That measure of disappointment is multiplied even further if you believe your expectations were realistic, normal, or in keeping with promises made when instead the behavior you got was way out of line.
Shall we call what you received abuse? The above list fits that description. You don’t have to call it that if that tag feels uncomfortable. It makes very little difference what you call it.
You were crushed by disappointment from someone who seemed to promise otherwise. Now, you hold in your heart two opposite feelings: the initial expectations, filled with love and excitement – and the disappointment. Combining them is the fact that you see no reason for that disappointment; you feel that you are owed whatever it was that was not delivered. It is this belief, the conviction that you were gipped, that fuels the hate.
Were it not for the conviction that you were supposed to be treated differently, that all signposts in your relationship pointed to a vastly different outcome, you would not feel this hatred. If it were clear your partner was a cruel person, you would not have given him your love in the first place. Underneath your present hate is the disappointment in love.
This is the reason why many divorce cases languish for years in court. They cannot settle because the “love account” – the unmet expectations from the marriage – remains empty. This is true even for people who marry again and know their second spouse loves them. This is a terrible place to be!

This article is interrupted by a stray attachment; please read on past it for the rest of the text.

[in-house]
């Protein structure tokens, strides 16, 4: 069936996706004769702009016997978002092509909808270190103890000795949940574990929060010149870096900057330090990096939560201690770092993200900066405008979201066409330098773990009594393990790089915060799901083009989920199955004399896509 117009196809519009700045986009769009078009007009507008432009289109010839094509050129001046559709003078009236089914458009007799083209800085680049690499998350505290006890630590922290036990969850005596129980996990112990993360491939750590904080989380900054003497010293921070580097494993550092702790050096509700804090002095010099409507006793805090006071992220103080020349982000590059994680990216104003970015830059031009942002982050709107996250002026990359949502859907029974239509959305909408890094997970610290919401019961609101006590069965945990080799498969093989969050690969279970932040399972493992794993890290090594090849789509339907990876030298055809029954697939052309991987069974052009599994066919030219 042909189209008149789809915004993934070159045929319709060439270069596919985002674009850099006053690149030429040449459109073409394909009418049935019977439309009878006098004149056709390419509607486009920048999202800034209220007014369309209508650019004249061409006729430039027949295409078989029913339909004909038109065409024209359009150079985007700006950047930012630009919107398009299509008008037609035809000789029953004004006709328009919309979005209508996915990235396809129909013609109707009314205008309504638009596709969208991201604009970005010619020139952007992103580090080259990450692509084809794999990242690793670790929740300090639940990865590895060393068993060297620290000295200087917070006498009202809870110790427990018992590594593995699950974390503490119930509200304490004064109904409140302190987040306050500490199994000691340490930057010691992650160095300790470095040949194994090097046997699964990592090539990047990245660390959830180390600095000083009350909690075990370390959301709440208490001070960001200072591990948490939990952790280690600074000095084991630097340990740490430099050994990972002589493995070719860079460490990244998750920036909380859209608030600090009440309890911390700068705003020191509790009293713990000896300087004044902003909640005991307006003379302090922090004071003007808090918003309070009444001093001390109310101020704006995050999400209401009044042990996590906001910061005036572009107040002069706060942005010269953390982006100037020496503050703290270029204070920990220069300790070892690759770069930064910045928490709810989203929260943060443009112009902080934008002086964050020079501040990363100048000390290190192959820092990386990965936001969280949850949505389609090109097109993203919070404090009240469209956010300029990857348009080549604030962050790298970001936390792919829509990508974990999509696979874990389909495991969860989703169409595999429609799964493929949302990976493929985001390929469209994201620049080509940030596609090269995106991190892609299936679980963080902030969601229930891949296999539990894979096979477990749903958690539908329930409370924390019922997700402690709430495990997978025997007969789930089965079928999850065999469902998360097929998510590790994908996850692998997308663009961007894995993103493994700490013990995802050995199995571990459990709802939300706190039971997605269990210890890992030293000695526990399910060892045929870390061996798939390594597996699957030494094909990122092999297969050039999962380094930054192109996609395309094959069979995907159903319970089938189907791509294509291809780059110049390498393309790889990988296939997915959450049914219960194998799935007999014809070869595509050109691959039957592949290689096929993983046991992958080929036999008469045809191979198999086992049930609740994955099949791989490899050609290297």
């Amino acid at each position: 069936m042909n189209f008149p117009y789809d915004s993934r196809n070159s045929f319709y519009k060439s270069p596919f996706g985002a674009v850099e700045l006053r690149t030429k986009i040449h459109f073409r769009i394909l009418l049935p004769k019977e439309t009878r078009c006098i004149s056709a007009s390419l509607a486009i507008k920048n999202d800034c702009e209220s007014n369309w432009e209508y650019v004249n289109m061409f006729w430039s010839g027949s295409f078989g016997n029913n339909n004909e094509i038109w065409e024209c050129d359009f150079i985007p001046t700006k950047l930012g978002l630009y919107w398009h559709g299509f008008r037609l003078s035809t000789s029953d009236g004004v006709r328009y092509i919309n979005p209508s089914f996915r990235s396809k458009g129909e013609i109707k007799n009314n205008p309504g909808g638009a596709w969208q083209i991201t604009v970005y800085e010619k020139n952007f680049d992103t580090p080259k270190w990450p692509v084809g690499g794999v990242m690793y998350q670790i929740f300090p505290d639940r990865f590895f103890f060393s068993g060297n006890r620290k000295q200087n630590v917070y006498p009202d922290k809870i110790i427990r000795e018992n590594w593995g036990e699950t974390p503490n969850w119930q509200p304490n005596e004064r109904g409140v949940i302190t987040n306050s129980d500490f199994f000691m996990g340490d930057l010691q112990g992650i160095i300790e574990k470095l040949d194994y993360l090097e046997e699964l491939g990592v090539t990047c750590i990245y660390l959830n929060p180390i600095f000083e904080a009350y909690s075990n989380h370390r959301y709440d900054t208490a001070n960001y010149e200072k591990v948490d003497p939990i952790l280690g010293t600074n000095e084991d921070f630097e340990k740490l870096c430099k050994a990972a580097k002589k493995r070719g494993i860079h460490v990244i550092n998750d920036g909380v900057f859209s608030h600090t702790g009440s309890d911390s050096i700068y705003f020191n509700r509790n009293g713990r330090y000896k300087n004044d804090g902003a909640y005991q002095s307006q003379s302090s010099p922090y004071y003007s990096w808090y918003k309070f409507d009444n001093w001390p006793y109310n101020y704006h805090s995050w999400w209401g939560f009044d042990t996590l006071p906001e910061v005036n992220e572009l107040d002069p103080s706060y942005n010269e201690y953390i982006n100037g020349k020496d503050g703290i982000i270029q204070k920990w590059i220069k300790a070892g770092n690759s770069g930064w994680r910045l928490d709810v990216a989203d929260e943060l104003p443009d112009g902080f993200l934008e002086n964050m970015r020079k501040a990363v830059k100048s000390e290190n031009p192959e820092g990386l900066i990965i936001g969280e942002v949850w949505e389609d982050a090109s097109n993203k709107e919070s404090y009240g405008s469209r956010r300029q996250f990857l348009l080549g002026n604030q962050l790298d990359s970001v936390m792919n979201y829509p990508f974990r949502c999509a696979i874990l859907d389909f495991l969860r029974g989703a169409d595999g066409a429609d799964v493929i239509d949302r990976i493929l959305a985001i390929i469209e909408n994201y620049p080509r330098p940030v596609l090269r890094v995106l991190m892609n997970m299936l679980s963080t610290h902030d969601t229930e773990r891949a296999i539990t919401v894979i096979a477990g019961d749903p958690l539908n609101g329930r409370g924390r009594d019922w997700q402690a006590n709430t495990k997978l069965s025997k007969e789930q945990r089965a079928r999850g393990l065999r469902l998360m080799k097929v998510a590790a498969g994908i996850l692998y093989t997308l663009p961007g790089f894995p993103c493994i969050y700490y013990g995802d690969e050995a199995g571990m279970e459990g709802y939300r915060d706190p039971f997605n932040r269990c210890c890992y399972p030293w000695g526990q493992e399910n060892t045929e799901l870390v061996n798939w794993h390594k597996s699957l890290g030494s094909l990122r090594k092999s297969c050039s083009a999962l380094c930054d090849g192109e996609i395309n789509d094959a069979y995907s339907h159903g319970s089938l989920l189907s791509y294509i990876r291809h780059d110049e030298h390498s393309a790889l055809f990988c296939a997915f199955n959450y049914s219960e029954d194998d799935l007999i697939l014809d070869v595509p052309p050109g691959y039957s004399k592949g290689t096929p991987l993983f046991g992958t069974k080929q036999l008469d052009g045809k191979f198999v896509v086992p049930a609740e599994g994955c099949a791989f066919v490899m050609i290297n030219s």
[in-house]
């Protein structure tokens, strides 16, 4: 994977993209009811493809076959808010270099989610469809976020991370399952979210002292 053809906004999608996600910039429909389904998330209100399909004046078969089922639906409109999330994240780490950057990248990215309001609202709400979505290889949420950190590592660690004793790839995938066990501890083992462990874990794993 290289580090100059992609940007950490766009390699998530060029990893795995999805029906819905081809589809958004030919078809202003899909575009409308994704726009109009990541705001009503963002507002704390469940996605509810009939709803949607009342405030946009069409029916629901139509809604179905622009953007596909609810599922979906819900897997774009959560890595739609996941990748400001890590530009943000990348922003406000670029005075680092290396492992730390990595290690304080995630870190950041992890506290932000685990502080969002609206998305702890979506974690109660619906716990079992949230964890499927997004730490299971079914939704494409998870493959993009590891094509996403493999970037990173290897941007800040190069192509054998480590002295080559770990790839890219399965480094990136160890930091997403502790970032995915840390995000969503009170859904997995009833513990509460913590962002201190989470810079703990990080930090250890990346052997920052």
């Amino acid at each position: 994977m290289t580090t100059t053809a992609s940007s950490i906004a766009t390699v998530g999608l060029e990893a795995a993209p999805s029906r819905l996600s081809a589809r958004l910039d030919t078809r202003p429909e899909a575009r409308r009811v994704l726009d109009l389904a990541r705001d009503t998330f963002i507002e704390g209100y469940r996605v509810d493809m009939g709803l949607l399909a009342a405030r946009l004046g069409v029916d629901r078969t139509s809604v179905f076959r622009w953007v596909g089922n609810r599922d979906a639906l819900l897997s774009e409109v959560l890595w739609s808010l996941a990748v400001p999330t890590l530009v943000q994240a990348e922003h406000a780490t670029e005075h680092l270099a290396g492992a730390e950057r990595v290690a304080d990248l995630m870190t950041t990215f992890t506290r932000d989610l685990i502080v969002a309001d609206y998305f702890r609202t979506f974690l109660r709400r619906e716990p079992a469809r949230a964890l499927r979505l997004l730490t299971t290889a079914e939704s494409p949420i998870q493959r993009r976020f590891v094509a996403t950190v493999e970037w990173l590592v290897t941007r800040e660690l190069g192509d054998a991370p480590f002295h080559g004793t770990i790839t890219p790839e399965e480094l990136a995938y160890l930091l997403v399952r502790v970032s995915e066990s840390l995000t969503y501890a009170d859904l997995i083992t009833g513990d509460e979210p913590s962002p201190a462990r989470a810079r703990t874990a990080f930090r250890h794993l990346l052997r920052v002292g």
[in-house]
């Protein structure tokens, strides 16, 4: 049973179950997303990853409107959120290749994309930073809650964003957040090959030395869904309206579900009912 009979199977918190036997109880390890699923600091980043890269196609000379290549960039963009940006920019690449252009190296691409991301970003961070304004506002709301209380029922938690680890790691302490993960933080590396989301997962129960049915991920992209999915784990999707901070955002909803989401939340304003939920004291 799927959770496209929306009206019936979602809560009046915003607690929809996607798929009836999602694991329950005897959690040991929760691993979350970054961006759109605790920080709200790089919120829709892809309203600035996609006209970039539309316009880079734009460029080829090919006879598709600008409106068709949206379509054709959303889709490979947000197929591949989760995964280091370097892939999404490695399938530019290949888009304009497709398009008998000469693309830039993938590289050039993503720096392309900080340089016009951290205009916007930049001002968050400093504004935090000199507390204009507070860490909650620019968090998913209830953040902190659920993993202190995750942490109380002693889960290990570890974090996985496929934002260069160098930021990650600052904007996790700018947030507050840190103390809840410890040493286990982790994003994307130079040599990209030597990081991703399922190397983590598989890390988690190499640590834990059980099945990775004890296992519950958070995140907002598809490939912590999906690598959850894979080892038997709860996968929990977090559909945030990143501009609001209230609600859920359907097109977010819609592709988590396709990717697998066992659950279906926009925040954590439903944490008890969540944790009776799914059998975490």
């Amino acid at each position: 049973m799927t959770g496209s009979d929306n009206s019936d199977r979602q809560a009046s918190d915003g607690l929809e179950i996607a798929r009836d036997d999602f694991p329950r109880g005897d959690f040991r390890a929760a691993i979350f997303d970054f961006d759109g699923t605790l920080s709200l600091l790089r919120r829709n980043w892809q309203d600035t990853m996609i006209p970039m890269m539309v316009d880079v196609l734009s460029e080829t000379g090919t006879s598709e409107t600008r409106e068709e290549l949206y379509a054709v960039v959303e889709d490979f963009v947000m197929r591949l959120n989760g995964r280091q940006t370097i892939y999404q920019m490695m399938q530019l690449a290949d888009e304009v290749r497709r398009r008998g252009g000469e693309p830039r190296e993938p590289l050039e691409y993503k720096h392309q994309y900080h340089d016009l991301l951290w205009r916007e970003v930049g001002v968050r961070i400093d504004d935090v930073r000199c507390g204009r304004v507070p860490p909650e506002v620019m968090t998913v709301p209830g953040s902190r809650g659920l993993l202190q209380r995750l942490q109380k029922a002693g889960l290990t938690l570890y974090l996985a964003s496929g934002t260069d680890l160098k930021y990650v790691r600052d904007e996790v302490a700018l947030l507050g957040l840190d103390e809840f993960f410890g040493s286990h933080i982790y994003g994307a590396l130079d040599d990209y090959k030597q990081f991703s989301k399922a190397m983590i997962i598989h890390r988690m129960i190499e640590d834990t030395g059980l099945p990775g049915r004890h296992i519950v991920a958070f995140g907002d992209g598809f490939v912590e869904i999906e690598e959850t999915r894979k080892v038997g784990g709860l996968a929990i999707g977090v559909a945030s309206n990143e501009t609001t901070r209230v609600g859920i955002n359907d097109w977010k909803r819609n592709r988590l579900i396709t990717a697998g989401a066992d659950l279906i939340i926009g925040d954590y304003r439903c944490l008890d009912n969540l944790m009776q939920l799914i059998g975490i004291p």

THIRD, 5 STEPS TO TRANSFORM THE RELATIONSHIP
It’s a far happier place to be when you can get those unmet expectations in your marriage met. The hate evaporates rapidly; that is the nature of emotions.
If you recognize that you are being mistreated, you have taken the first step to transform your relationship.
If you understand that the hate you feel comes from the justified disappointment you have over expecting love in return for your love and not getting it, you have taken the second step.
However, there is another truth here: Your partner doesn’t treat you right because he or she was not treated right; it’s not because he wants to be mean, even if he says so.